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Taperecorder mechanics

  1. Sep 2, 2005 #1

    N2

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    hello, ive just started a mechanics course, and i dont quiet know how to start with this assignment:

    In a taperecorder the information to pass the recording head with constant velocity. Therefore is has to rotate with decreasing velosity as the empty wind is getting filled.

    What is the spools angular velocity, [tex] \omega [/tex], as function of
    [tex] b [/tex], the tape's width
    [tex] r_0[/tex], radius of the empty wind
    [tex] v_0[/tex], velocity at the recording head
    [tex] t[/tex], time

    My first thought was, that the angular acceleration must be constant, but how does this help? and how can i solve this problem?

    thanks
     
    Last edited: Sep 2, 2005
  2. jcsd
  3. Sep 2, 2005 #2

    Astronuc

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    Staff: Mentor

    For clarification, I believe that b is the tapes thickness. So in that case, the radius is increasing by b with each revolution, or dr = b.

    The linear velocity must be constant, so the angular velocity [itex]\omega[/itex]= v/r must be decreasing as r increases (proportional to r). If the angular velocity has to decrease, what does this say about the angular acceleration?
     
  4. Sep 2, 2005 #3

    N2

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    You are right; b is thickness.
    If the angular velocity decreases then the acceleration is negative. But is your point that a. acceleration, [tex]d\omega[/tex], is proportional dr and therefore to b ?
     
  5. Sep 2, 2005 #4

    LeonhardEuler

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    dr is only an infinitisimal quantity, while b is finite. I think you mean to say [itex]\frac{dr}{d \theta} = \frac{b}{2 \pi}[/itex]. This seems to be a good way to start the problem.
     
  6. Sep 2, 2005 #5

    Astronuc

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    Something like that, yes.

    So one has to work out [itex]\omega[/itex] = d[itex]\theta[/itex]/dt in terms of r and differentiate to get acceleration.

    Implies that the angular acceleration is negative, because angular velocity must be decreasing while the radius is increase in order to maintain a constant linear velocity.
     
  7. Sep 2, 2005 #6

    LeonhardEuler

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    I don't think finding the acceleration is important to this problem. It asks to find [itex]\omega[/itex] in terms of the other variables. The way I solved it was to write the equation as [itex]dr=\frac{b}{2\pi}d\theta[/itex] and then divide by dt to make [itex]\omega[/itex] appear. Then after seperation of variables, integration, etc. you get an answer. Maybe there is a simpler way, though.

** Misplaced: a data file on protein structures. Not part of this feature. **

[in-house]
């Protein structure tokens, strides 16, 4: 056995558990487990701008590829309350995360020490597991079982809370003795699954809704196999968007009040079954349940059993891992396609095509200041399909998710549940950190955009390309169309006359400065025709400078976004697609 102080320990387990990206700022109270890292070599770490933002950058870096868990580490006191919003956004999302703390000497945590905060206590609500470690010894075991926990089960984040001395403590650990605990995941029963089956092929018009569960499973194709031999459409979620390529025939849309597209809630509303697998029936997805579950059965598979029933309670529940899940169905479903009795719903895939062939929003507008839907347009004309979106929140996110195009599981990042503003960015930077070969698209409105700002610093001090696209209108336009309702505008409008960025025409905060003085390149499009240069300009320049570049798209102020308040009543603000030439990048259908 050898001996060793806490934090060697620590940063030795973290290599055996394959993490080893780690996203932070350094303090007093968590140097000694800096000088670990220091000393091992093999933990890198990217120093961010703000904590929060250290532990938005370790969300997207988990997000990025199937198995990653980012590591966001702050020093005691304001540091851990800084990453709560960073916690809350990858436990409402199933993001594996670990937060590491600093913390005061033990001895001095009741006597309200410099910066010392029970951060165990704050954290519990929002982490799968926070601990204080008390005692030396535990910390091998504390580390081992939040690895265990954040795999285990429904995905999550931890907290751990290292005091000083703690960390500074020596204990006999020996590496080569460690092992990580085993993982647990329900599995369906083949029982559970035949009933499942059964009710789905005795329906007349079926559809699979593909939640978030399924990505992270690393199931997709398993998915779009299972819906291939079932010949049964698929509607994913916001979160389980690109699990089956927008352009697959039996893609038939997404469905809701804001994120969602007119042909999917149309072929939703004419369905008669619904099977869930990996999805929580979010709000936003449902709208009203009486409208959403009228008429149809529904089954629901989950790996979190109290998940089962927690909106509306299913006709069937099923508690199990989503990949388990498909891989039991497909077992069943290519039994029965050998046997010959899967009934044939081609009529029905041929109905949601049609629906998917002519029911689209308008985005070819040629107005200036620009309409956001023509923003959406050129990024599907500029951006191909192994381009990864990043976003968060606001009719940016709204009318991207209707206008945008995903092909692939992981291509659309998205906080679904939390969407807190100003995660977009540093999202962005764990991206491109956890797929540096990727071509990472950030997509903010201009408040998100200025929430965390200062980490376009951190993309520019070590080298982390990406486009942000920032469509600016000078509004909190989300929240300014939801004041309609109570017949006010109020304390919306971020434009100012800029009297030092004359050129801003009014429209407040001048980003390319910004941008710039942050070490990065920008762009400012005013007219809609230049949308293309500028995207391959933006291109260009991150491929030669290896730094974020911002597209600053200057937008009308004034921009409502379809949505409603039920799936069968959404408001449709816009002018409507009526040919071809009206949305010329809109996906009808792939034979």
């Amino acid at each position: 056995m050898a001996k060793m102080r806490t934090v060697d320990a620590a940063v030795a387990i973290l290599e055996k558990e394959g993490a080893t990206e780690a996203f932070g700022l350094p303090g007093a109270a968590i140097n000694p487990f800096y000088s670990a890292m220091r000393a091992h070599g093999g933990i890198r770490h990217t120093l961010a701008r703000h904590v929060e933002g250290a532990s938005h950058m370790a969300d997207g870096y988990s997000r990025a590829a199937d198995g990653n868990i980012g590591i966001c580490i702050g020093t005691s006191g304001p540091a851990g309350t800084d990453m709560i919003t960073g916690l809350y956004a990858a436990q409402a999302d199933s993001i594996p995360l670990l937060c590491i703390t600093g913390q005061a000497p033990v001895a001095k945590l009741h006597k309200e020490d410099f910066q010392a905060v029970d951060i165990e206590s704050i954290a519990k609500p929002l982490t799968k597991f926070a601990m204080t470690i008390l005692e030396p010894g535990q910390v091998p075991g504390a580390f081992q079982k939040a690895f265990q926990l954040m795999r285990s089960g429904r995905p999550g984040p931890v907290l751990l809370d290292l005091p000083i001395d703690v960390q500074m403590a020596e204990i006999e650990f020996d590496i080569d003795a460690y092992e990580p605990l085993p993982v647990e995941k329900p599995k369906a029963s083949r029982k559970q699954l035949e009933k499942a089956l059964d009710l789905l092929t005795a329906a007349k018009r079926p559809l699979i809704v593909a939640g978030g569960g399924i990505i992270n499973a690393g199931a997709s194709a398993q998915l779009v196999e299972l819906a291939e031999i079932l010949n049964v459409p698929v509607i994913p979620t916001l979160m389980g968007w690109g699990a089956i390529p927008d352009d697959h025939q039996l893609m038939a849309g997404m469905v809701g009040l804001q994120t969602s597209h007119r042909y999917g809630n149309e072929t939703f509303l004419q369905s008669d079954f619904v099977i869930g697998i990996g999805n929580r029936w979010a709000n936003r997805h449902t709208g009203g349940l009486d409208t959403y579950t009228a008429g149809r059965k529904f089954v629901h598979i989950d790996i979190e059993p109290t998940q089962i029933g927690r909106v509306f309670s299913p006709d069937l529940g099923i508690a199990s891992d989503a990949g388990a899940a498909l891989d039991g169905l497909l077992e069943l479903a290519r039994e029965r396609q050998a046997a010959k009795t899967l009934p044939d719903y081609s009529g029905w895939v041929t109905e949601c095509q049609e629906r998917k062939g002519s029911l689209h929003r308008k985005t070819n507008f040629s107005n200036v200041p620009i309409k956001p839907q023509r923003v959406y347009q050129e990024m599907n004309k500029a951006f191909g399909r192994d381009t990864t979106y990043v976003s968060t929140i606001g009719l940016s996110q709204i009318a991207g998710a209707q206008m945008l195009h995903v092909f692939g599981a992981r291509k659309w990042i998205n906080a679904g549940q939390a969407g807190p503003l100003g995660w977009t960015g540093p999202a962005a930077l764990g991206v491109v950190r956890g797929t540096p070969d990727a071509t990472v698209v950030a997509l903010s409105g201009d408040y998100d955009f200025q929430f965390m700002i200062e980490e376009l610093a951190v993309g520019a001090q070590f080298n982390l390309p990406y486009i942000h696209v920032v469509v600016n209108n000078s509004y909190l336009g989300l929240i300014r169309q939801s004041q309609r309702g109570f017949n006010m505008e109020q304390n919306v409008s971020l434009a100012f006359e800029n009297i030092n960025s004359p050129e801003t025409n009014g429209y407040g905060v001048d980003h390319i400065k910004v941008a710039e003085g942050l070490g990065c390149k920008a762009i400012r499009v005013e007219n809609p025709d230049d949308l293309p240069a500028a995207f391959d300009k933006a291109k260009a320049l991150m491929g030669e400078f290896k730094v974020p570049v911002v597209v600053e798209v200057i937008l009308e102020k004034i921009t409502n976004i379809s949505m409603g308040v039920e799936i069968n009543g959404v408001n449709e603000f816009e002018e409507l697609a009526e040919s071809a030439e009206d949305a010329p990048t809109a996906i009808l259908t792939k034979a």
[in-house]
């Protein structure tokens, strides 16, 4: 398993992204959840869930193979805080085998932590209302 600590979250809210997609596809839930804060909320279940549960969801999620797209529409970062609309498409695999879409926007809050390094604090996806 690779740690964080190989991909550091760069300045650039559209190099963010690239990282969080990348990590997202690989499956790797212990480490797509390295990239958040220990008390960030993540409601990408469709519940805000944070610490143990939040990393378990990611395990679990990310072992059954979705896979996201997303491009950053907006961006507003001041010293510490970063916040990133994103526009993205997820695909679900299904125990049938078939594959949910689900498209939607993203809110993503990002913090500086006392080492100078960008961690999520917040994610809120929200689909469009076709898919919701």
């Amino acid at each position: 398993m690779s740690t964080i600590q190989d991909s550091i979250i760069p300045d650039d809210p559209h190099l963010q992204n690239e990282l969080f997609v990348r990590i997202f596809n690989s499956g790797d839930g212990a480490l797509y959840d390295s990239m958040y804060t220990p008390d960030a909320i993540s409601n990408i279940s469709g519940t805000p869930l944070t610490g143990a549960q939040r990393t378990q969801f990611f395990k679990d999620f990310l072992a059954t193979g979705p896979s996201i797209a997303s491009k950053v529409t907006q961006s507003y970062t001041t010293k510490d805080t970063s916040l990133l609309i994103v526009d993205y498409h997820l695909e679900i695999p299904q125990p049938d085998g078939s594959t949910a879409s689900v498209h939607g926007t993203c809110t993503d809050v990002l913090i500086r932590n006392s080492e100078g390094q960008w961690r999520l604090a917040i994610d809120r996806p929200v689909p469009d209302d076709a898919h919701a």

8. Sep 3, 2005 #7

    N2

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    integrating the equation containing [itex]\omega [/itex] - wouldn that just give you an expression for [itex]\theta[/itex] ?
     
  9. Sep 3, 2005 #8

    LeonhardEuler

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    Not the way I did it. I re-wrote [itex]\omega[/itex] as [itex]\frac{v}{r}[/itex]. Then, since v is constant, I just seperated variables and got an expression for r in terms of t.
     
  10. Sep 3, 2005 #9

    N2

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    ok thank you.
    the expression i end up with is now
    [tex]\omega (t) = \frac{v_0}{ \sqrt{b/ \pi \cdot v_0 t + r_0}}[/itex]
    but isent there i dimension problem with the units?

    [tex][s^{-1}] = \frac{[m/s]}{\sqrt{[m] [m/s] + [m]}}[/tex]
    dosent seem to add up? (the problem being [itex] r_0 [/itex])
     
  11. Sep 3, 2005 #10

    LeonhardEuler

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    Yes, re-check the work you did to find the value of the constant after you integrated. I get [itex]r_0^2[/itex]
     
  12. Sep 3, 2005 #11
    Another way might be to start with both reels with the same amount of tape, both moving the same velocity, say 1 inch per second at the recording head.


    Assume 1 ips, then whats the starting radius? It cant be the center because there is a hub. Imagine its exactly 1" radius from the center of the reel. So at 1 ips, with 1 inch from center, assume it can never change velocity because the reels are always equal, to get an initial calculation.

    If you start with a 1" radius you would add the tape thickness and recalculate for every revolution. The other reel isnt necessarily going the inverse speed, if that reel starts its overlap at some different part of rotation.

    The speed of the reel changes on the thickness of the tape. Constantly? Or only at the time the tape overlaps? It has to be when the tape overlaps, it accelerates up to the thickness of the tape then is constant until the next revolution.

    Imagine the reel is 5 feet in diameter and the tape is 1 inch thick, it winds on to the takeup side then overlaps, now the radius is changed by 1 inch and moves slower. It would probably increase, overshoot, then correct each rotation to the current radius +1 tape thickness
     
    Last edited: Sep 3, 2005
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